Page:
Canadian generic drug maker Apotex is demonstrating that a pharmaceutical company can implement green and waste-free practices in its operations.
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I was an assistant professor at an historically Black university (or an HBCU) back when I started sustainablog in 2003. As such, I’ve always had an interest in sustainability initiatives at these schools. Unfortunately, HBCUs tend to get overlooked when it comes time to put together those lists of top sustainability institutions. While some may […]
Israel, a country perhaps best known for its religious heritage and rich history, has quietly been taking steps toward a sustainable future. The country is not large, with an expected population of just 11 million residents by 2030 (from 8 million nowadays), but it faces some extreme challenges in terms of sustainability.
Women produce 60 to 80 percent of all food, both as subsistence farmers and as agricultural wage laborers. They are the primary providers for the majority of the world’s 925 million hungry people, obtaining food, collecting firewood and water, and cooking. And yet they have less access to land and the resources necessary to grow on it than their male counterparts. Inequitable distribution of land, labor, and resources leaves farming women triply burdened by work: in the fields, in the home, and in society.
Food sovereignty is rooted in the daily work of every small farmer, rancher, fisherperson, landless farm worker, and everyone else involved in local food production. Yet no matter what they produce, their ability to survive is affected by international market forces. The movement, therefore, also includes community, national, and international activists working for just trade and economic systems.
From community gardens to just global policy, a national and global movement is growing to reclaim food, land, and agricultural systems from agribusiness and put them back in the hands of citizens.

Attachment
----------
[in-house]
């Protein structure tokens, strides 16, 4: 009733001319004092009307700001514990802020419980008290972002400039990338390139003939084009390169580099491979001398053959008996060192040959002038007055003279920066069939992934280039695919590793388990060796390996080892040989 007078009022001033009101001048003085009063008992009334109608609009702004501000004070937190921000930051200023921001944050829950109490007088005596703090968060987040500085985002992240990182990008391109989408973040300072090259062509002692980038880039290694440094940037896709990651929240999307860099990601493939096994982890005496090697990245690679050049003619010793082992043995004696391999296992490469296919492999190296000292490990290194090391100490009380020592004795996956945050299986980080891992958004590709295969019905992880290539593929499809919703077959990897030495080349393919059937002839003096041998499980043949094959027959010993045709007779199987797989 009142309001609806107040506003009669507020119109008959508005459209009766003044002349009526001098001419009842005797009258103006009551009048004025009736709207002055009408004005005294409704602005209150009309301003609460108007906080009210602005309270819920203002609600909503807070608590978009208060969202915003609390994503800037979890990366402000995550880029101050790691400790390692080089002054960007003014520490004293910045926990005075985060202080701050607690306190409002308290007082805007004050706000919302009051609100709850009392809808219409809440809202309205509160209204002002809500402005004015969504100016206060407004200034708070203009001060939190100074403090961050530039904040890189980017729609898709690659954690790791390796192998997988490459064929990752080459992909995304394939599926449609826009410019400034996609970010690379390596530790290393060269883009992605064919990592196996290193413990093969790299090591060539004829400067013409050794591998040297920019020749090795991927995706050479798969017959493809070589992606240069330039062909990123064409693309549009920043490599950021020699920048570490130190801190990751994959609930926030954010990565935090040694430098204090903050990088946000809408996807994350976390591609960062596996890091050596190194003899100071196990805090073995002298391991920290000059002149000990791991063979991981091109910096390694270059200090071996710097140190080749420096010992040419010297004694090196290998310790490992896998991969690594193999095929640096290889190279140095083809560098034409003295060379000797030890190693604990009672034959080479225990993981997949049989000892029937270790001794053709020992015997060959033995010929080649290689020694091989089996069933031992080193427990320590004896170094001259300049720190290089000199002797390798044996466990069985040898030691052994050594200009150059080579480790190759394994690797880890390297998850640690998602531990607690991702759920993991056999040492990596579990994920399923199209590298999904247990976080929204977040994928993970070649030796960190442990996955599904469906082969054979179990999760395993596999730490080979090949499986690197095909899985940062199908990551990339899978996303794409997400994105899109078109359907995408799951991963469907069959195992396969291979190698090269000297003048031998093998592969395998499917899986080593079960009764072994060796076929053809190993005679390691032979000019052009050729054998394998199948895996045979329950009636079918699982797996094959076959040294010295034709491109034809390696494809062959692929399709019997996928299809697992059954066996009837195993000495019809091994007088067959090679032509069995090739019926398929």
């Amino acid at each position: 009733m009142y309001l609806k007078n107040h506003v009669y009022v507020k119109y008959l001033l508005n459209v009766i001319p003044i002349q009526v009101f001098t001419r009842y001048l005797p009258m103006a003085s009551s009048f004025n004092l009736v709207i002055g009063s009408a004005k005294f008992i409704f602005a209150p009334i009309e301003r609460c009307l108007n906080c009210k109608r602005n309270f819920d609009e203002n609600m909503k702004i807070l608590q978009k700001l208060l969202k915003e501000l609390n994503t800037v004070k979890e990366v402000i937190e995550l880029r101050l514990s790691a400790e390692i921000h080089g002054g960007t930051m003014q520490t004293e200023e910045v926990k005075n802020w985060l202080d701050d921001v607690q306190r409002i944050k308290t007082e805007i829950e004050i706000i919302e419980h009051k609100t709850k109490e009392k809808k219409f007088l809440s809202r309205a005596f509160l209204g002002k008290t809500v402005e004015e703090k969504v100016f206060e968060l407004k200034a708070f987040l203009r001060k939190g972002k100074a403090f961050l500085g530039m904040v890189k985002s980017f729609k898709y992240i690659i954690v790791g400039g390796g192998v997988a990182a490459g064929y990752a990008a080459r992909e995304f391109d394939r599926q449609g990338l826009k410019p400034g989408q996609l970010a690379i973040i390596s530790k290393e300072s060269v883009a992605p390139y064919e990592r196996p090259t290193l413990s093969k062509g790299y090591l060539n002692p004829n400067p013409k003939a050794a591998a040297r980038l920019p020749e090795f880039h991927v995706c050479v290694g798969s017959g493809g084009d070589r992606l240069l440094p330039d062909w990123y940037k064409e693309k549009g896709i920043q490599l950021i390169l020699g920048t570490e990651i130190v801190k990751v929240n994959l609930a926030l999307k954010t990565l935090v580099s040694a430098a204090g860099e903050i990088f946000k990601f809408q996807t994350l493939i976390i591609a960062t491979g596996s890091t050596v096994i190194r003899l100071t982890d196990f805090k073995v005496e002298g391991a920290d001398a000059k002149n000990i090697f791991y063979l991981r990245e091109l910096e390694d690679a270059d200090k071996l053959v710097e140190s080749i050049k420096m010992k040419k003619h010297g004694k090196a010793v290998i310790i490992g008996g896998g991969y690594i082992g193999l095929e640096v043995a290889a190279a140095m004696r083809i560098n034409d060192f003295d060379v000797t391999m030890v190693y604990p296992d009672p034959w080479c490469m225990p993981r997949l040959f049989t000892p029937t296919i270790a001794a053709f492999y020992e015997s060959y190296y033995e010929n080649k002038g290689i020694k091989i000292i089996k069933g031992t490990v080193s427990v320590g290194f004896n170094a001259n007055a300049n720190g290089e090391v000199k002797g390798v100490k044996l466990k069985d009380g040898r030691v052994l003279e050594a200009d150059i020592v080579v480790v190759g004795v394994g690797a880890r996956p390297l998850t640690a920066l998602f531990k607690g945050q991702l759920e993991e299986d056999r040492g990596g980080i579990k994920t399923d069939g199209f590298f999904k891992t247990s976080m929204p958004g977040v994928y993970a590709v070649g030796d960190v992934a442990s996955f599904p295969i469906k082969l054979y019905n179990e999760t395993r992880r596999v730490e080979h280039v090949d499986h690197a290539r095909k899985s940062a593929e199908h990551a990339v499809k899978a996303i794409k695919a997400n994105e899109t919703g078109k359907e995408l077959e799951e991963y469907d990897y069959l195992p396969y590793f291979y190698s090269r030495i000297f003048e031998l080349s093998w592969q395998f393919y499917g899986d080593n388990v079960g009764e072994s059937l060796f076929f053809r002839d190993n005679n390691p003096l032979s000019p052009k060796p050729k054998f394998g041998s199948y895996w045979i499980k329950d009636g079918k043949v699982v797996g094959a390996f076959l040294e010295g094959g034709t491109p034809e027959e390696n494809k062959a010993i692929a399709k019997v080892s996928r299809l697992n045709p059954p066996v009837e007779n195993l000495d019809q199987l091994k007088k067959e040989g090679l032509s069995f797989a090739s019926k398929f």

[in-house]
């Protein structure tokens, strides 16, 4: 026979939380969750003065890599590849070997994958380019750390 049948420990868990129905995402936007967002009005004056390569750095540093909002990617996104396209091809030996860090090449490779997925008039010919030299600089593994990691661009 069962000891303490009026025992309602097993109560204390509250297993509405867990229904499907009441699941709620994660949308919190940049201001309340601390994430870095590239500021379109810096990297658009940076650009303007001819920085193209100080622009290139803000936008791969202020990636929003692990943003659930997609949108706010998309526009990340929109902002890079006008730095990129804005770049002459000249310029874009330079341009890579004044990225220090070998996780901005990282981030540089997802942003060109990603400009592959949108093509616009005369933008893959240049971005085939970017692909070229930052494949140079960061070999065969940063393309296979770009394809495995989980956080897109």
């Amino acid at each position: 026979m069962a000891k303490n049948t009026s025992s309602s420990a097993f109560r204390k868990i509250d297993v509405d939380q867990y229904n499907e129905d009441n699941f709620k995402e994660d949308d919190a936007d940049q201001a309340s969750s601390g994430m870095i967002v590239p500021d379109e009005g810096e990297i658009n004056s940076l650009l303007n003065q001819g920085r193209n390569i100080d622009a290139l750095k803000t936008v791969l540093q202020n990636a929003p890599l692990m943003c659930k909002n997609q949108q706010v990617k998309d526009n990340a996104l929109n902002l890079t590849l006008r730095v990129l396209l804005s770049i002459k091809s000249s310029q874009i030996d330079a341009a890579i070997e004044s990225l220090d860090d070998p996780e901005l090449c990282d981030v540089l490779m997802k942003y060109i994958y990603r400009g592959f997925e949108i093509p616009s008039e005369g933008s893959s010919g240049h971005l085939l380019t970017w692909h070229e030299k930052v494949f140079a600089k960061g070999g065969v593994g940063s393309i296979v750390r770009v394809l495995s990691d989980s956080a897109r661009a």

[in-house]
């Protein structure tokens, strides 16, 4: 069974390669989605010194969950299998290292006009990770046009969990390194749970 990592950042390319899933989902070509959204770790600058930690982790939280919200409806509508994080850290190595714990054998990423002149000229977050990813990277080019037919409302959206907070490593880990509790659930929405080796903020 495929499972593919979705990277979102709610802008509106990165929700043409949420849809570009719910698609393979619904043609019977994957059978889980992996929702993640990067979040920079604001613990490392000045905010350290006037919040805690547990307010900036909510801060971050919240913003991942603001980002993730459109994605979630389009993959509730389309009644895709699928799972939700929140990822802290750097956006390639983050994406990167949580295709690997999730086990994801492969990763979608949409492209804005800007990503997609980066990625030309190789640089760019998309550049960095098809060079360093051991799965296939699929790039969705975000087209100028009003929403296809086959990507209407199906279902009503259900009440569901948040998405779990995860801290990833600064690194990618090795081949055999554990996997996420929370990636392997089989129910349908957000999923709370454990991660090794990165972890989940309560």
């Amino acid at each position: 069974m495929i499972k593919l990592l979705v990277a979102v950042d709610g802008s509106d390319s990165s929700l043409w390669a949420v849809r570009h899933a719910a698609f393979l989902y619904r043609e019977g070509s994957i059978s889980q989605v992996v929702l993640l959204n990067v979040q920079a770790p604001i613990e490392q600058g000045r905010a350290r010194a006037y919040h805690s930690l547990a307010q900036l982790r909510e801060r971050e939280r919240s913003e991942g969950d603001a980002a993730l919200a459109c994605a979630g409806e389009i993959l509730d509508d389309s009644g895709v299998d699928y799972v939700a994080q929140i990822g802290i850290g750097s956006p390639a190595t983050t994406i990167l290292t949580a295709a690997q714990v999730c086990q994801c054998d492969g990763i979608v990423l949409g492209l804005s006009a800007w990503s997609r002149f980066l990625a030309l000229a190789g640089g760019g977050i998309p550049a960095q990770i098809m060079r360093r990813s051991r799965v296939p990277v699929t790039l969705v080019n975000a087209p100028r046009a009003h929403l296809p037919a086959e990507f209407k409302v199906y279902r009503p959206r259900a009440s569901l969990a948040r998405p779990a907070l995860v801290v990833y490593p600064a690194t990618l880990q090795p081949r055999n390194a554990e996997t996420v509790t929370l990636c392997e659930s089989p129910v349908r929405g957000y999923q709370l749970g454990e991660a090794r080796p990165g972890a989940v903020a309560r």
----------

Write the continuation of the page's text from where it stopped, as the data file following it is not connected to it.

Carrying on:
This time of year brings an abundance of fruits and vegetables to farmer’s markets and grocery stores – the perfect time to stretch that food budget even further through home preservation.
When Marketing Slogans and Reality Aren't Aligned: Ikea and the Case of the 600-Year-Old Russian Forests
Ikea has prided itself on being sensitive to global concern on deforestation and pollution, but recent allegations allege the company has been logging in a 600 year old Russian forest.
Cutting down on car emissions and using less fuel are two ways that help us green our lives. Commuting by bicycle is a great way to do this, but what if you live too far from work to make this a feasible option? How can the average person who doesn’t own a bicycle take advantage of all its green benefits? The answer is a bicycle share program, of course. In fact, there may already be a share site in your area.
Calculating your water footprint will show you exactly how your choices, in your home and with your purchases, are so very important and the impact we have on world freshwater resources.
Ready to start gardening this Spring? Wherever you live – in a house with a yard or an apartment with a balcony – you can use these tips to grow some of your own produce.
Our natural systems are the foundation of our economy. We can roughly estimate how much it will cost to reforest the earth, protect topsoil, restore rangelands and fisheries, stabilize water tables, and protect biological diversity.
The NFL makes efforts towards greener energy, bringing more attention to the need for renewable energy. But is a little effort too little?